Navigating the Road Back: A Step-by-Step Guide to Returning to Running After ACL Reconstruction

13 Feb Navigating the Road Back: A Step-by-Step Guide to Returning to Running After ACL Reconstruction

Embarking on the path to return to running after ACL reconstruction surgery is a journey that demands precision, patience and a comprehensive plan. Whether you’re an athlete eager to hit the track or someone seeking the joy of a morning jog, the process requires careful consideration and diligent effort.

In this step-by-step guide, we navigate the nuanced stages of post ACL reconstruction recovery, providing a roadmap for success. However, it must be noted that every individual with an ACL injury is different and certain concomitant injuries and post-surgical regimes will mean changes to the post-operative plan in terms of timeframes and goals.

Step 1: Have a Structured Plan in Place

Embarking on the journey to return to running after ACL reconstruction demands a well-thought-out plan. Understanding your current status and setting clear goals is the first crucial step. Establish where you are in your rehabilitation journey and define the milestones you aim to achieve. A structured plan provides the roadmap for success, guiding you through each phase of recovery.

Step 2: Nail the First Six Weeks Post-Op

The initial six weeks post-op lay the foundation for a successful return to running and performance. To pass this critical phase, ensure you have minimal to no swelling, full knee range of motion, good quadriceps activation, normal walking mechanics, and minimal to no pain. These early achievements set the stage for a smooth progression into the subsequent stages of rehabilitation and beyond!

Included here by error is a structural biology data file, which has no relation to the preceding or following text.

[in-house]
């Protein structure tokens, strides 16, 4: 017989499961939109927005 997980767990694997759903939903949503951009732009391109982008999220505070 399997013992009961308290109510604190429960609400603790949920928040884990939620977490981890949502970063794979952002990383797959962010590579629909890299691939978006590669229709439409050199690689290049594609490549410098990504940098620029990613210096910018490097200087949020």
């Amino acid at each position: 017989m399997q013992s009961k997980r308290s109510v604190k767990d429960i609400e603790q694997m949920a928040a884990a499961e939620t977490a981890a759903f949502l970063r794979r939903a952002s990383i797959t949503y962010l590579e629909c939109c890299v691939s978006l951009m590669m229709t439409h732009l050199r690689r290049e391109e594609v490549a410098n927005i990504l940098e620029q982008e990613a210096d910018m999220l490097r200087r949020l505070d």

Remember, in this stage, swelling is the enemy!

Step 3: Wait at least 12 Weeks (or longer) before Considering a Return to Run

Despite the surgeon’s optimistic projections around the 12-week mark, a prudent approach involves waiting even longer before contemplating a return to running. The reality is that sufficient strength and capacity around the knee takes time to develop. Patience during this phase is key to avoid setbacks and ensure a robust foundation for the challenges ahead.

Step 4: Have a Set Criteria for Return to Run

Before lacing up your running shoes, establish a set of criteria that must be met and tracked over time. These criteria go beyond the initial phase and include:

  • Achieving 80% symmetry in quadriceps and hamstring strength
  • Performing over 15 single-leg sit-to-stands
  • Demonstrating good lower limb control on a step-down test
  • Exhibiting strong balance and proprioception
  • Successfully completing over 20 single-leg calf raises and glute bridges
  • Performing over 10 pain-free vertical hops and forward hops
  • Demonstrating sufficient core strength in the side bridge endurance test